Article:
Wednesday, March 19, 2008

Greenspan and the wealth of a nation

Greenspan submits to the FT:
We will never have a perfect model of risk

The crisis will leave many casualties. Particularly hard hit will be much of today’s financial risk-valuation system, significant parts of which failed under stress. Those of us who look to the self-interest of lending institutions to protect shareholder equity have to be in a state of shocked disbelief. But I hope that one of the casualties will not be reliance on counterparty surveillance, and more generally financial self-regulation, as the fundamental balance mechanism for global finance...Risk management systems – and the models at their core – were supposed to guard against outsized losses. How did we go so wrong?...If we could adequately model each phase of the cycle separately and divine the signals that tell us when the shift in regimes is about to occur, risk management systems would be improved significantly. One difficult problem is that much of the dubious financial-market behaviour that chronically emerges during the expansion phase is the result not of ignorance of badly underpriced risk, but of the concern that unless firms participate in a current euphoria, they will irretrievably lose market share....Paradoxically, to the extent risk management succeeds in identifying such episodes, it can prolong and enlarge the period of euphoria. But risk management can never reach perfection. It will eventually fail and a disturbing reality will be laid bare, prompting an unexpected and sharp discontinuous response.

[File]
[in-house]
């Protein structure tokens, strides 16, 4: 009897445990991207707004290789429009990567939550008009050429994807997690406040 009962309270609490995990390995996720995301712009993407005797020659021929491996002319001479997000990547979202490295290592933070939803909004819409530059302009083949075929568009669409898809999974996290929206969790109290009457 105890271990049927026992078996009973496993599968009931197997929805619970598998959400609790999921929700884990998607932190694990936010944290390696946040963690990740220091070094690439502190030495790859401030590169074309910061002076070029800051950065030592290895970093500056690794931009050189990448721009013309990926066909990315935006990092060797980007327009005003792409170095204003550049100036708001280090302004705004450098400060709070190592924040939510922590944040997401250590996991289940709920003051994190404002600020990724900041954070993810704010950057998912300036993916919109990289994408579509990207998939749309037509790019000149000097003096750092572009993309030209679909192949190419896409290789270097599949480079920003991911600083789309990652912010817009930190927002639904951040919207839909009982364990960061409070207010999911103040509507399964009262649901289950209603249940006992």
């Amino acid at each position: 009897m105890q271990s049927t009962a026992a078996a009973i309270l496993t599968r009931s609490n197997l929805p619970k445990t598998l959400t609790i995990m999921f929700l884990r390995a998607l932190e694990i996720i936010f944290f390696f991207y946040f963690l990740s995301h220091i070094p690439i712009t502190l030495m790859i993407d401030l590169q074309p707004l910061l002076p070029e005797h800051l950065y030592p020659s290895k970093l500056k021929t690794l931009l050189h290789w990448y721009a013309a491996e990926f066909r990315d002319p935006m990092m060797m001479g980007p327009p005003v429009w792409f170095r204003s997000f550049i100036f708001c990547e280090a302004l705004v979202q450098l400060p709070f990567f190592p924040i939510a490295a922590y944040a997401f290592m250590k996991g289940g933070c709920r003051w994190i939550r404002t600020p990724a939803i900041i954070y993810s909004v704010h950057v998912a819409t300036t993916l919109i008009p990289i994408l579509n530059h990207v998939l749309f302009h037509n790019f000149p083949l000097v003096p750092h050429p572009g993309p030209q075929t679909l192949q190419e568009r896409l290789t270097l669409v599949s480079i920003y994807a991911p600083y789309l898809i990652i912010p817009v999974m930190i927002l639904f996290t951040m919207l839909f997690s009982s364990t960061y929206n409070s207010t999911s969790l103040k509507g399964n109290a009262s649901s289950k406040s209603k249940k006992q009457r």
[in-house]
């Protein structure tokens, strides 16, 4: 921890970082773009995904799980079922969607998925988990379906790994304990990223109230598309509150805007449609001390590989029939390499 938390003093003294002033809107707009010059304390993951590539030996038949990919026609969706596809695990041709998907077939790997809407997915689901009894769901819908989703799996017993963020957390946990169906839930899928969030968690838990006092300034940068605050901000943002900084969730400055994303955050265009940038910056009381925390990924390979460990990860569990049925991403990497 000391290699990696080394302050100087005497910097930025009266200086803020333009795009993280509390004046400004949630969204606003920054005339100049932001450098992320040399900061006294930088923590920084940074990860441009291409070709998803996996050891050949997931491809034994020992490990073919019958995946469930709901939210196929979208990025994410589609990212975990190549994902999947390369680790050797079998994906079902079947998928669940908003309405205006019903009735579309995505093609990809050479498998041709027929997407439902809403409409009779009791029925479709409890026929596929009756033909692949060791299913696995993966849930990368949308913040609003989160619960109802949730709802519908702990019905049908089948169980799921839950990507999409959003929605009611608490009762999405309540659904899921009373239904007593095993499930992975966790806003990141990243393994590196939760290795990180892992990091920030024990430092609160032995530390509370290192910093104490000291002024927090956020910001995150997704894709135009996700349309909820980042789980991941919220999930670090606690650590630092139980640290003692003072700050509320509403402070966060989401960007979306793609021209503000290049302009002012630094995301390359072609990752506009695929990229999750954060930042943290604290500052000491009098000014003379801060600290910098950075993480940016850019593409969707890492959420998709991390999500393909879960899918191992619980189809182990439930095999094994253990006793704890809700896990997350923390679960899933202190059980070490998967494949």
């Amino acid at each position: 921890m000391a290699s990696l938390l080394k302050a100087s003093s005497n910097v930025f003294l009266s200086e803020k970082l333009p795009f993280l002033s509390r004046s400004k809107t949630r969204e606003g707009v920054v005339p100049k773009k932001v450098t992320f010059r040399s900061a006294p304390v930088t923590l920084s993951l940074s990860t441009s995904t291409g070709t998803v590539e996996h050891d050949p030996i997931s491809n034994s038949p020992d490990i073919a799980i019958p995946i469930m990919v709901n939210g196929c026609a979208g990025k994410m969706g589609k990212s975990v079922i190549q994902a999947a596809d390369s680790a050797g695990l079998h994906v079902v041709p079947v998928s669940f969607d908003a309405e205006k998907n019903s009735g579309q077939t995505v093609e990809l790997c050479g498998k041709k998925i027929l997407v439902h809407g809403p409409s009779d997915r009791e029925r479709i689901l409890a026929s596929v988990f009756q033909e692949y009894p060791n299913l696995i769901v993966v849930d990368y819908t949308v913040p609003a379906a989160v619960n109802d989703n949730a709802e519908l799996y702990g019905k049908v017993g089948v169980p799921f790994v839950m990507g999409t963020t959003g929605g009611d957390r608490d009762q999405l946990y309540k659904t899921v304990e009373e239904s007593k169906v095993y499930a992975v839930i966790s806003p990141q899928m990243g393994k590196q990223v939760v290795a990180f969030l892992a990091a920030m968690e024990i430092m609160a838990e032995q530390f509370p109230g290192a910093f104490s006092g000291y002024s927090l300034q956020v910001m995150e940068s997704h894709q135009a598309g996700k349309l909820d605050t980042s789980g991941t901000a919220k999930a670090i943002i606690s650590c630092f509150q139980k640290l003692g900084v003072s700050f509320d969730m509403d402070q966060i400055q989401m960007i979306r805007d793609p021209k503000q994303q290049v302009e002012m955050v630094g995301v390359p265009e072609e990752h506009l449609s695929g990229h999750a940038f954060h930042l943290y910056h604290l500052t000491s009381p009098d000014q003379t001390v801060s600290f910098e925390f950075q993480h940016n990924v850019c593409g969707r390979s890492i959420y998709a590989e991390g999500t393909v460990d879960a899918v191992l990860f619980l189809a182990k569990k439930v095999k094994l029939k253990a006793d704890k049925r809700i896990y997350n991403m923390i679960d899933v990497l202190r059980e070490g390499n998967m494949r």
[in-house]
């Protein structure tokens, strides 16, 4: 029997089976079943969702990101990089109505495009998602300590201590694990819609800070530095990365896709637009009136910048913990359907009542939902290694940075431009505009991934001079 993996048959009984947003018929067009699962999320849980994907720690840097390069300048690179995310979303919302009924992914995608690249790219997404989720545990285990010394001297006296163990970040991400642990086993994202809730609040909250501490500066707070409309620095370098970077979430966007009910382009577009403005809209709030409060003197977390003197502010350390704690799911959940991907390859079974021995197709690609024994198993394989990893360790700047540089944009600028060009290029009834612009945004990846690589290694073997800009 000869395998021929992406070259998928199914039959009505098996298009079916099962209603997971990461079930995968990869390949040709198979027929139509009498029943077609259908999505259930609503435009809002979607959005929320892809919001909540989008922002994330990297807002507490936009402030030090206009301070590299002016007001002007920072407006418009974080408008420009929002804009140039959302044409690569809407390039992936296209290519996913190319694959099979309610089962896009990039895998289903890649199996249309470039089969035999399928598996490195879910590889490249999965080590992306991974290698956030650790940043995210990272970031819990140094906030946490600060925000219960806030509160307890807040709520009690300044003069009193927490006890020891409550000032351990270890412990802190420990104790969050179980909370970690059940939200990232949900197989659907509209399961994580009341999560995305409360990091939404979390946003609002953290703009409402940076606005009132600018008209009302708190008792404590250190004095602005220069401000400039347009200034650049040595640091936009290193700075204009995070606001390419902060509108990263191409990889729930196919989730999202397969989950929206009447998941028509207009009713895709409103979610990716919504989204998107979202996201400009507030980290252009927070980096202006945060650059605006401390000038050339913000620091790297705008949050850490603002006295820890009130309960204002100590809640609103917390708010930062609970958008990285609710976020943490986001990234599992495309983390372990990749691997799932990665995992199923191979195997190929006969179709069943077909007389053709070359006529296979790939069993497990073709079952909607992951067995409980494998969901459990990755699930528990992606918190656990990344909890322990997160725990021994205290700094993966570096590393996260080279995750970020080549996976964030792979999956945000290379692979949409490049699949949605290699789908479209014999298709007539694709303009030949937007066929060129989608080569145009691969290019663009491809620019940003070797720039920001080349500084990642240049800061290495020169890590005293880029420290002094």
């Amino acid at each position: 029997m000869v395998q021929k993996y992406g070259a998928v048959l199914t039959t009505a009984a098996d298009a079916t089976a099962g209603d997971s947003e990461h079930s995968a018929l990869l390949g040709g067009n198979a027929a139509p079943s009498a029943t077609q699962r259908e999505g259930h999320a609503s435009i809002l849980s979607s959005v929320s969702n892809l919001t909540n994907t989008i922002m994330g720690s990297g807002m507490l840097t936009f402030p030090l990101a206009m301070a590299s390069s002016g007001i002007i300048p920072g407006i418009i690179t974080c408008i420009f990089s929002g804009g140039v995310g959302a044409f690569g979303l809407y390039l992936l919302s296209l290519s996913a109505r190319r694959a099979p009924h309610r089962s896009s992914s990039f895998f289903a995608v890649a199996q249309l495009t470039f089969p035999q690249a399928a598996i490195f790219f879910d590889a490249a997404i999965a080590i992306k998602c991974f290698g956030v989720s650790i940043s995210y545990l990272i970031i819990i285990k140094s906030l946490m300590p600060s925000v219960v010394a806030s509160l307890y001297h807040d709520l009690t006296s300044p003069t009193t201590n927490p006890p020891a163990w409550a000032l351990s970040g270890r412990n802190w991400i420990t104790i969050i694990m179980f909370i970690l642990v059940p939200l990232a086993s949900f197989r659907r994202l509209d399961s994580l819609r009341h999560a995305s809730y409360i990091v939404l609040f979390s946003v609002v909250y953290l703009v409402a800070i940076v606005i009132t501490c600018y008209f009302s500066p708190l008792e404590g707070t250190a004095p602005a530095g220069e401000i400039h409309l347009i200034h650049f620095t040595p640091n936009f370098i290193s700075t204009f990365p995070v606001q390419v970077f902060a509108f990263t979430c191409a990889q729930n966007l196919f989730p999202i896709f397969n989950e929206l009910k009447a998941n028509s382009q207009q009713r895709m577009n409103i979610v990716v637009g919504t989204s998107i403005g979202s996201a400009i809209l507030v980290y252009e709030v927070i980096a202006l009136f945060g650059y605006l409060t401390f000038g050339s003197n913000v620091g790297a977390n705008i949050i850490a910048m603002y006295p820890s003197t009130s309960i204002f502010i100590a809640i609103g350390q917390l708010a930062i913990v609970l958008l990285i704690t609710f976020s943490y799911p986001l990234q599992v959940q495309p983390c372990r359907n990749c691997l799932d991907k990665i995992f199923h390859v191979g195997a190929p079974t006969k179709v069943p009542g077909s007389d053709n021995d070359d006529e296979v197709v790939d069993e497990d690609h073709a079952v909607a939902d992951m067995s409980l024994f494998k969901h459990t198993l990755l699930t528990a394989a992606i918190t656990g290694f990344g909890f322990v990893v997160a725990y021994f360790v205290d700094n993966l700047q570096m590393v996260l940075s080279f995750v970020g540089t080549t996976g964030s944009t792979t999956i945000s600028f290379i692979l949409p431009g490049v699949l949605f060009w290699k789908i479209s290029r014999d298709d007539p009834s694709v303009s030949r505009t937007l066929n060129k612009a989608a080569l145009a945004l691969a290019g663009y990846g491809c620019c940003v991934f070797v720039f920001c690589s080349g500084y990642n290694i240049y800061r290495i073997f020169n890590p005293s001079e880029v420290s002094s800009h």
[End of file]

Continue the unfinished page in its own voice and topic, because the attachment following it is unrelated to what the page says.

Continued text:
Now it is official. Greenspan speaks out: "The crisis will leave many casualties", and risk management or the lack of it is to blame for it. What he willfully leaves out is his responsibility. As the chairman of the Federal Reserve he should have shown the way to a sound and strong financial system. Instead he choose to bail out Wall Street whenever need be, infusing into the managers of the firms that proper risk management is not necessary if only their balance sheet is big enough. Greenspan with his laissez-faire aaproach towards financial institutions has created a monster of counterparty risks over his years as the chairman of the most important central bank in the world. So if he submits an article that gets published for good money in the FT perhaps somebody else should point out that if this goes south history will not be as kind to him as he was to his buddies on Wall Street and in Washington. I have made up my mind. This man was an evil man with inferior qualifications and superior power. There exists a picture of him that shows him together with his powerful friends in the White House. He lies on the floor stretching his aching back. He looks like a poodle who wants to be scratched on his belly. I am not his biographer, I take a guess, but maybe that is what he was an underdog aching for acceptance among the big shots in this country. He sold out the wealth of a nation in order to satisfy his ambitions.

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